4. Going Dutch: Amsterdam
The Dutch capital is a mainstay of the cruise world, but even if clients have already visited, there’s always more to see in this ever-evolving city. If they’ve ticked off the Old Masters in the Rijksmuseum, check out its enormous exhibition of Asian art or swap it for the contemporary works of the Stedelijk Museum. If they’ve climbed the stairs of Anne Frank’s House to see the secret annex, explore a different era of Amsterdam’s history at the Museum Van Loon, a 17th-century family home, or delve into the city’s seafaring heritage at the National Maritime Museum.
5. St Petersburg: A Baltic jewel
Once a hotbed of revolution, St Petersburg is now a jewel in the Baltic for cruisers on account of its opulent palaces and world-class museums. Regent Seven Seas Cruises is the way to see it all – or at least quite a bit – as cruises not only stay in the city three days but come with a long list of free tours. They include the Hermitage and Fabergé Museums, the Catherine and Peterhof Palaces, a revolutionary tour, a canal cruise and the Yusupov Palace where Rasputin was murdered. Passengers can do them all for nothing as long as they have the stamina. A night at the ballet does cost extra but after all those freebies, it’s hard to moan at the £125 price tag.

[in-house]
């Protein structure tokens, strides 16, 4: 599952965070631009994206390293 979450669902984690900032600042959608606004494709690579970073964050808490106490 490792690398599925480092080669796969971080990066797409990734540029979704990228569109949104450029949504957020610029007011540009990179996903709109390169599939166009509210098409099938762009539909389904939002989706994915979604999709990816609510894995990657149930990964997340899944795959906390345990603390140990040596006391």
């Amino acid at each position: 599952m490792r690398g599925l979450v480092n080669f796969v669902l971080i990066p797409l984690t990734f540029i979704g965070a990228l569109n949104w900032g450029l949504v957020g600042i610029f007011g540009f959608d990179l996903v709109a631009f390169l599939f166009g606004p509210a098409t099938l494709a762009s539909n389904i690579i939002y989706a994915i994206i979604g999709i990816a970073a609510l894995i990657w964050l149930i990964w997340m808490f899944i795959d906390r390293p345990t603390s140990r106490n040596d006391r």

6. Florence Renaissance
With its glorious Duomo (cathedral) and reminders of its 14th and 15th-century Renaissance glory days every which way you look, Florence ranks as one of the world’s most beautiful cities. Add to that its world-class art galleries – the Uffizi, the Palazzo Pitti and Accademia – stuffed with priceless works by the likes of Raphael, Caravaggio and Botticelli and you see why it’s top of the stops for cruisers. And why Azamara has factored in a two-day stay in Livorno, one of the ports nearest the city, on one cruise this year. Tours range from a leisurely look around to skip-the-line tickets to the Accademia to see Michelangelo’s David.
7. Budapest: Queen of the Danube